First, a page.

the tree climber

"cliché oak" by bogdog dan via flickr

There it was, that lovely old oak tree from the far back yard, leaning precariously towards the house. It was at nearly a forty-five degree angle and the dirt at its base was lifting up. When had that happened? How long would it be before it came tumbling down? Would it reach the house, smash everything in its path?

I’ll bet you’re guessing that I will write about the fragility of life, the precariousness of the predictible which, in the end is quite its opposite. Certainly this tree which silently began to lean, a bit each day, threatening to smash my reality would be a perfect metaphor in line with many of my recent blatherings.

But no, I’d like to speak of the tree climber.

I’d passed them on the sidewalk as they were on the way to our house. They looked out of place on our quiet block, dressed in flannel shirts and heavy jeans, carrying ropes and straps. One of them looked particularly rough, a woolen neckscarf pulled up to cover everything but his eyes as though he were a gang member, or a bandit.

“I know where you’re going,” I said, smiling, and the looked at me oddly.

They began, I was told by my husband who joined the group, with one climbing the tree in question, the others by its base, listening. The man climbing was stopped, because they heard it. My husband didn’t hear it, his ear unattuned to the sounds of a tree. Was it the crack of its roots tearing from the soil? The groan of its trunk as it shifted?

We watched, rapt, from one of the bunny’s rooms as he climbed high in the trees next to it, deftly attaching his ropes and swinging like spiderman, removing, one by one, the heavy branches. We gasped as they fell, these heavy branches, only to sigh with relief as the ropes tethered to them held them off the ground and then eased them down almost lovingly.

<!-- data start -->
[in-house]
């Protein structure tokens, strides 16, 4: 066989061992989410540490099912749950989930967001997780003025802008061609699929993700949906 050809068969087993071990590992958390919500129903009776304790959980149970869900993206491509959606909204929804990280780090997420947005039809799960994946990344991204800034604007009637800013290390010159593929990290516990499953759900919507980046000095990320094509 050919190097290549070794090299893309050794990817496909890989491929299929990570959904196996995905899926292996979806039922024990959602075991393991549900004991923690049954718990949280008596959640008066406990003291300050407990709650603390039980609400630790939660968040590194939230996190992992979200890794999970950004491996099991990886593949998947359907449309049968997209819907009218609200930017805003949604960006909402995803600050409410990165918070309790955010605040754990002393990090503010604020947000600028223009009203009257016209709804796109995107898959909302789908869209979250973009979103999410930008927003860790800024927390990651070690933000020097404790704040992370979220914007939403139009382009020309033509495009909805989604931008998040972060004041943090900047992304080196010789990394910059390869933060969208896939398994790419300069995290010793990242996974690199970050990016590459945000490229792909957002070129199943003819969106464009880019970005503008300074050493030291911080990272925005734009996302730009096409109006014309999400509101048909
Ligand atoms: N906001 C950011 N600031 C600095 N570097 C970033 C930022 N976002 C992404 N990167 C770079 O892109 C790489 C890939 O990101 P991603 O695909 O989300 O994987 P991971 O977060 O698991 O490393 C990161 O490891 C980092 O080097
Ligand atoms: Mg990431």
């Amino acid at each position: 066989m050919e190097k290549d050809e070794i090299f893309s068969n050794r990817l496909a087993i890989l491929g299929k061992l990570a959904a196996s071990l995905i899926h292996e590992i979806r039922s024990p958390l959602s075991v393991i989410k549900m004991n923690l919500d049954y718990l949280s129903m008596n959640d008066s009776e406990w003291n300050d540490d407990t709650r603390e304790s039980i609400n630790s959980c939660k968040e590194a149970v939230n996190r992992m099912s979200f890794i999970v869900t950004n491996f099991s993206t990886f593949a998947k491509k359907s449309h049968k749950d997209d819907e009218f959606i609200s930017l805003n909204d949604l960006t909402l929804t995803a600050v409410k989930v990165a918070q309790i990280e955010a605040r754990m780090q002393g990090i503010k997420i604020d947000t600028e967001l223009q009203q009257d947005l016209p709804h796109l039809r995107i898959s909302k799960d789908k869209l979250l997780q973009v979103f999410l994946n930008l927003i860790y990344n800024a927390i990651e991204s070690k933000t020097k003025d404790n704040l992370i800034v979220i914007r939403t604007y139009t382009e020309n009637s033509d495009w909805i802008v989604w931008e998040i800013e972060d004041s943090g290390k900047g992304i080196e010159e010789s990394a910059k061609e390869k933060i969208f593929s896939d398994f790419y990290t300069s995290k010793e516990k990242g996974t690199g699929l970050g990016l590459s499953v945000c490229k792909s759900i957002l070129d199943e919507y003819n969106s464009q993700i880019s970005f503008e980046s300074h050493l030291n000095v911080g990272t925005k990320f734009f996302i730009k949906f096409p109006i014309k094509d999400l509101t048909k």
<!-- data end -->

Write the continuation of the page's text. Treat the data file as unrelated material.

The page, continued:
I spoke with them, in Spanish, something that always seems to surprise. My appearance hides many of the things I am. I asked the tree climber about this job of tree scaling, thinking somehow that he’d been born to this “art” (for really what they do is almost like a carefully choreographed dance). He hadn’t, of course, but rather had learned it out of necessity, a way to earn a living. How humbled and flattered they were that I even showed interest, or admiration for what he does. They are used to being ignored, invisible.

There is a whole body of people who work, quietly, silently, parallel to our little lives. Knowing other languages has helped me to get little glimpses in their worlds. They work so hard, these immigrants, day in day out, often physically, often for little pay, yet we denigrate them and make them unwelcome.

The man with the scarf covering his face, who looked so tough and intimidating, had such a sweetly shy smile.

We need to look beyond appearances. We need to look at what goes on in the background, to stop thinking that we are all that exists in this very multilayered, multitextured world in which we live.

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